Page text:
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Starling Jet P-500 Outboard
Years ago someone gave me an old Sears sailboat and a unique jet drive outboard motor. My parent's have a cabin at a lake that I've kept it at and I get it out occasionally and run my kids around in it without worries about a propeller hurting anyone (although I bet I worry the neighbors that haven't seen it up close).
I've collected some information about it over the years on my own and from various forum postings made by others when these things surface from time to time from the depths of someone's garage/shed/basement.
Here is an excerpt from The Old Outboard Book that gives some information on the motor.
Clinton Engines is no longer in business, however there is a website with some history about the company. http://www.clintonengines.com/
Starling Jet - The Old Outboard Book
"From Propulsion Research, Inc. in Minneapolis, heart of outboard country, came Americas' first production line jet propelled outboard." So stated the 1965 introductory brochure for the Model P-500 Starling Jet "complete fishing motor."
Actually, other US companies (such as Lancaster Pump) had similar products predates the Starling Jet, but this firms Marine Jet Division was probably aiming at wider distribution. The 5-hp, air-cooled, single-cylinder powerhead was built by Clinton Engines Corporation of Maquoketa, Iowa, and looked identical to Clinton's own outboard power plant. The jet lower unit was all Propulsion Research's design and drew water through a grill into a small turbine. This internal turbine created "super hydro thrust" and pushed a jet stream through slots where a propeller would be on a regular outboard. the 29-pound, 2 cycle rig was marketed to fishermen wanting to maneuver in weedy, shallow waters. Safety-minded swimmers and skin divers were also targeted in ads stressing "prop-less" action.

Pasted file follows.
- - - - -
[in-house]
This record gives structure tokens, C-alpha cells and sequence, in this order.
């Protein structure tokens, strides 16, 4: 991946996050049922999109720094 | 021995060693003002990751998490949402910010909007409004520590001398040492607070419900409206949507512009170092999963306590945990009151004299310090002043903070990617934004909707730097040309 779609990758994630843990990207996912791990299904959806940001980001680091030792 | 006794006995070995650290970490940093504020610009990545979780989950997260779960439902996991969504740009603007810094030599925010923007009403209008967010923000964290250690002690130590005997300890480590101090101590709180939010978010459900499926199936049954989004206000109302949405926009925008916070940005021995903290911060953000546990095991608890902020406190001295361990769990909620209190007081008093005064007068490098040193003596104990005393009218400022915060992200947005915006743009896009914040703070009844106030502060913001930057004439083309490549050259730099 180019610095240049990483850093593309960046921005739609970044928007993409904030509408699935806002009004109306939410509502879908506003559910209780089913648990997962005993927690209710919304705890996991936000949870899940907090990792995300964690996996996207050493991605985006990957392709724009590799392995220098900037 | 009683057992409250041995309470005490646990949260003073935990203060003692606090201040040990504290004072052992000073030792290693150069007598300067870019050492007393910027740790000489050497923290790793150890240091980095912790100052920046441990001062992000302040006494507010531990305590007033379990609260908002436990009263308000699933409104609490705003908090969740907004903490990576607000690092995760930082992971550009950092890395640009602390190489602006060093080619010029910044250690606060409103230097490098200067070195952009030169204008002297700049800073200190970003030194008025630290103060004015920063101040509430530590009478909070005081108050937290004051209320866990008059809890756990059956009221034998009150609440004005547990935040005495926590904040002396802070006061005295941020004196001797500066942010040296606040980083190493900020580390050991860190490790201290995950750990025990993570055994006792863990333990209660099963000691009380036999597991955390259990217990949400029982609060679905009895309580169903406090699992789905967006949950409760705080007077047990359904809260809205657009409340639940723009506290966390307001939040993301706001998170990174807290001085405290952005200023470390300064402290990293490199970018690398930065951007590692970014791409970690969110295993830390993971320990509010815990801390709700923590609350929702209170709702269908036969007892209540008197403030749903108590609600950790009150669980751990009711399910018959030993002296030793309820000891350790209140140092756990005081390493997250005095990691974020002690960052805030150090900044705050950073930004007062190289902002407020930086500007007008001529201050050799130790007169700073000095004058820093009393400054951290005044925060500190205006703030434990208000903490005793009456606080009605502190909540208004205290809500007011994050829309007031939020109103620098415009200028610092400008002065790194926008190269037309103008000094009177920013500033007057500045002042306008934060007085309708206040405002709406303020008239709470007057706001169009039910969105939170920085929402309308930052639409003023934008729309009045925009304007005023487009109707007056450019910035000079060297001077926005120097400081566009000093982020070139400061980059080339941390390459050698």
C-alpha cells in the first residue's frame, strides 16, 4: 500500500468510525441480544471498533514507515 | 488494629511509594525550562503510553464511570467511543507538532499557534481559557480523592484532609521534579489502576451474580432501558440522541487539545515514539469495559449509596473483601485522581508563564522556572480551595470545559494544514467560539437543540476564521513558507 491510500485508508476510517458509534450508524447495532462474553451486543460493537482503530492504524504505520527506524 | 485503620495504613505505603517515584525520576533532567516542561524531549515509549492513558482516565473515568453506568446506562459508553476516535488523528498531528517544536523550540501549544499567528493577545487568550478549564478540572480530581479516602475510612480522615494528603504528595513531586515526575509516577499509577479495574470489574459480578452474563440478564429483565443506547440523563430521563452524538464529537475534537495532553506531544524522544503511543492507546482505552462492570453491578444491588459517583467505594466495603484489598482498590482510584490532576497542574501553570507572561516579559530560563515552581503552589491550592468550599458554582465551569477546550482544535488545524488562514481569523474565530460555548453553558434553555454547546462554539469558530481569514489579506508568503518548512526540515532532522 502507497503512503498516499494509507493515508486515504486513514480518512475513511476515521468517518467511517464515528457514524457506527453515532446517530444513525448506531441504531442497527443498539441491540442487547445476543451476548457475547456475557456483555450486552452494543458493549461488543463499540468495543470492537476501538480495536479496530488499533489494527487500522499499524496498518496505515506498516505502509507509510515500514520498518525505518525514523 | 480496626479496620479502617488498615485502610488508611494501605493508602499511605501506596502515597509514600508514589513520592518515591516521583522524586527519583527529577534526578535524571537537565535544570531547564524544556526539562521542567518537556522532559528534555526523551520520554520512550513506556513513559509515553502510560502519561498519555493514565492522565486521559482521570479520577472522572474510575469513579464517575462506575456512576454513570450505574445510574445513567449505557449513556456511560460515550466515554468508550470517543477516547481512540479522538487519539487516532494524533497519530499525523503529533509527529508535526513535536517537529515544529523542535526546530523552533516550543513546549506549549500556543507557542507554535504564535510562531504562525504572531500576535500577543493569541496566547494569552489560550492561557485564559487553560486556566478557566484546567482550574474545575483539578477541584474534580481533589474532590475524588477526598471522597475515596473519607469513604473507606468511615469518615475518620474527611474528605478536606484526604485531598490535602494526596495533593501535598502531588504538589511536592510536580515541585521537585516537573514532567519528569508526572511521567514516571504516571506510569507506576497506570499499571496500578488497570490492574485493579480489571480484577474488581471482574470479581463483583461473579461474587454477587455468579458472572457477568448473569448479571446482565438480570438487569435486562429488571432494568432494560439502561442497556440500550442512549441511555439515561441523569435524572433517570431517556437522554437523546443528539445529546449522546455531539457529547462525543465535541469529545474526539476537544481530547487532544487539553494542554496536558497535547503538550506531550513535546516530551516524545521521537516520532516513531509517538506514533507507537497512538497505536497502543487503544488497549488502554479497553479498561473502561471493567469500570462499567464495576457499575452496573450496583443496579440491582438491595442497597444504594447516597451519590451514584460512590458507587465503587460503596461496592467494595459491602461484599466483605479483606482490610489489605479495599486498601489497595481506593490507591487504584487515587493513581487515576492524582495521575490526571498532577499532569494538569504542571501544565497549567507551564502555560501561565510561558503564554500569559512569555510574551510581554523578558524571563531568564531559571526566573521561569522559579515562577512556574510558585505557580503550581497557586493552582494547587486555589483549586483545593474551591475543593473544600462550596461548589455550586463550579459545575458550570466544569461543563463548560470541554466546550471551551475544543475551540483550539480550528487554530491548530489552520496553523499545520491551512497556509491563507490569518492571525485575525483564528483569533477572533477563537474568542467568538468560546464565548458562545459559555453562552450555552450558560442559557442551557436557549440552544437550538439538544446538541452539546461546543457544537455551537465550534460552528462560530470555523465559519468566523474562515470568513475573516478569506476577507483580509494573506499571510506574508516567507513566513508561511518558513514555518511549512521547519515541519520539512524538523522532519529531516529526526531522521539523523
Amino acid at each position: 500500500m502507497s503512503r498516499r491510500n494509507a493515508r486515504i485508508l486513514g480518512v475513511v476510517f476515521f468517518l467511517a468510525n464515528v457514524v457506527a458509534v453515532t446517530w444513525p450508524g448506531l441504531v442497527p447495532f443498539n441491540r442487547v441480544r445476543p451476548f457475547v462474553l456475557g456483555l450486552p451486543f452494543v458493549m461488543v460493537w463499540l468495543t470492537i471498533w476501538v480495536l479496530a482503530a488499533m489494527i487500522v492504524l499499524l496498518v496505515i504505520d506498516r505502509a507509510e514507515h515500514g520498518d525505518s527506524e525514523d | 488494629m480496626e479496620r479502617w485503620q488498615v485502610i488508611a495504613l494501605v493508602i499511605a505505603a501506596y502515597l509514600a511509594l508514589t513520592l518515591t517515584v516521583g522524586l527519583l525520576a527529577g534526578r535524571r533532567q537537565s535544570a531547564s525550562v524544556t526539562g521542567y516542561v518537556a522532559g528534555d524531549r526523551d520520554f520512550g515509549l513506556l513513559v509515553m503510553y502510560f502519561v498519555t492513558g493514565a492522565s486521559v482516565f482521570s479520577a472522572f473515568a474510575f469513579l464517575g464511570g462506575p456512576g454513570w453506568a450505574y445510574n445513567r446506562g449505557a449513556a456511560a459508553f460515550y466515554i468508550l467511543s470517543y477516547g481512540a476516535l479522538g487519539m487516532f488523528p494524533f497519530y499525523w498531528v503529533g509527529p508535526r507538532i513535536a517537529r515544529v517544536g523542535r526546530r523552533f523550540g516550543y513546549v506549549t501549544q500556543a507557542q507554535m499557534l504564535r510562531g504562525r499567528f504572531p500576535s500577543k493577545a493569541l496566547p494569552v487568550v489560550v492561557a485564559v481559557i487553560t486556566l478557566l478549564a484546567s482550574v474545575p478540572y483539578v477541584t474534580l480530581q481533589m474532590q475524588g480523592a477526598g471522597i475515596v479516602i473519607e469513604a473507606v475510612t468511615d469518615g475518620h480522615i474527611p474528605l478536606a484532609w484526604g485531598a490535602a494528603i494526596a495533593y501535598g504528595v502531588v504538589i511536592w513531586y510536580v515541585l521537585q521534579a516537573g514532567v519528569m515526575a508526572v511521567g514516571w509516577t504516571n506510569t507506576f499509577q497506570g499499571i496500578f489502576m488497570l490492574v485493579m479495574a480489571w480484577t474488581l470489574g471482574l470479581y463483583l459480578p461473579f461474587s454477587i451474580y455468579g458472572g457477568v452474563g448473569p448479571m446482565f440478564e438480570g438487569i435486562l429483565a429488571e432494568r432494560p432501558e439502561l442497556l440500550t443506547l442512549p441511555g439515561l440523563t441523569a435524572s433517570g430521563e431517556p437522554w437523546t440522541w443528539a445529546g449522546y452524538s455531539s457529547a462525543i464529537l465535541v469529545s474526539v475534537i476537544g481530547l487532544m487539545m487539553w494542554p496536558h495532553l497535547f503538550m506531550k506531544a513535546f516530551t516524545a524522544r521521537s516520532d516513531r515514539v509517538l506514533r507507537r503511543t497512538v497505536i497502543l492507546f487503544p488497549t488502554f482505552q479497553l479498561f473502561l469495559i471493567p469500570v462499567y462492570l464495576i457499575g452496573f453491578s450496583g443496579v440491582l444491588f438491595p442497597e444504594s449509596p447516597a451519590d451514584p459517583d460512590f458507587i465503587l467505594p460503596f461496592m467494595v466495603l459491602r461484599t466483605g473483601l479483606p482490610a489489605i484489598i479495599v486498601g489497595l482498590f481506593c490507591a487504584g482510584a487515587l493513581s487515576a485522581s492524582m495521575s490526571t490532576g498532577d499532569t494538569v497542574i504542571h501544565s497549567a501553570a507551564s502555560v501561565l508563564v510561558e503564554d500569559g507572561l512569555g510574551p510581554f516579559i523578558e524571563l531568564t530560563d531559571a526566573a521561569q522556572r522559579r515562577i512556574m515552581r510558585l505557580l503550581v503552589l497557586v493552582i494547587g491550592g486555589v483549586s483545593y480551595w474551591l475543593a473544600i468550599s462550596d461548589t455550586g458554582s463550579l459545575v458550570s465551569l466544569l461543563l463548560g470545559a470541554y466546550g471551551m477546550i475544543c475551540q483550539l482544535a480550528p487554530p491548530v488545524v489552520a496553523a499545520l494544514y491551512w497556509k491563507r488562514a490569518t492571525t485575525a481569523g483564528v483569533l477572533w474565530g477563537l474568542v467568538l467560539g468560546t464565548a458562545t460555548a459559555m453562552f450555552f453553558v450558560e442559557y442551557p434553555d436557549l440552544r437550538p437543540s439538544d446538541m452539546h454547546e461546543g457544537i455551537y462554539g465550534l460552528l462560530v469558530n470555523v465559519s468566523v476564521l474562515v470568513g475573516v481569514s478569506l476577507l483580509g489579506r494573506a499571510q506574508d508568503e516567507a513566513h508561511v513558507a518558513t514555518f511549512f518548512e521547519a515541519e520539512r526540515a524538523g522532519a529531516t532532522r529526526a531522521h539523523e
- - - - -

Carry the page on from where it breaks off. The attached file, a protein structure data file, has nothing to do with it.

At 6,800 rpm (a lot of revs for the lawn-mower-style powerhead), the Starling Jet gave 82 pounds of push. The company, however, suggested an operating range of 3,900 to 5,000 rpm.
This novel little motor came with a 3-gallon remote fuel tank and was available in "Jet White" for fishermen or "Olive Drab" for duck hunters. Neither group really responded to the thrust of Propulsion Research's message, and the Starling Jet was grounded a few years later.
I found a copy of a Clinton service manual on eBay and found some more information on the engine itself. It is a model J9-1103. This particular model code has a note in the document that these were sold to Propulsion Research Inc and Clinton supplied the Powerhead and handle assemblies only.
While the engine is air cooled, the exhaust is not. There is a water pump, according to the manual:
Although the outboard has an air cooled engine, a water pump is provided to cool the column and condense exhaust gases. When the pump is working properly a fine spray of water will come out of the small holes on rear of the column just below the reverse lug. If the water inlet holes are plugged or the pump should fail, stop at once and correct the source of trouble. Do not run the outboard out of water for more than one minute as this may damage the water pump.Magneto & Ignition System from the manual: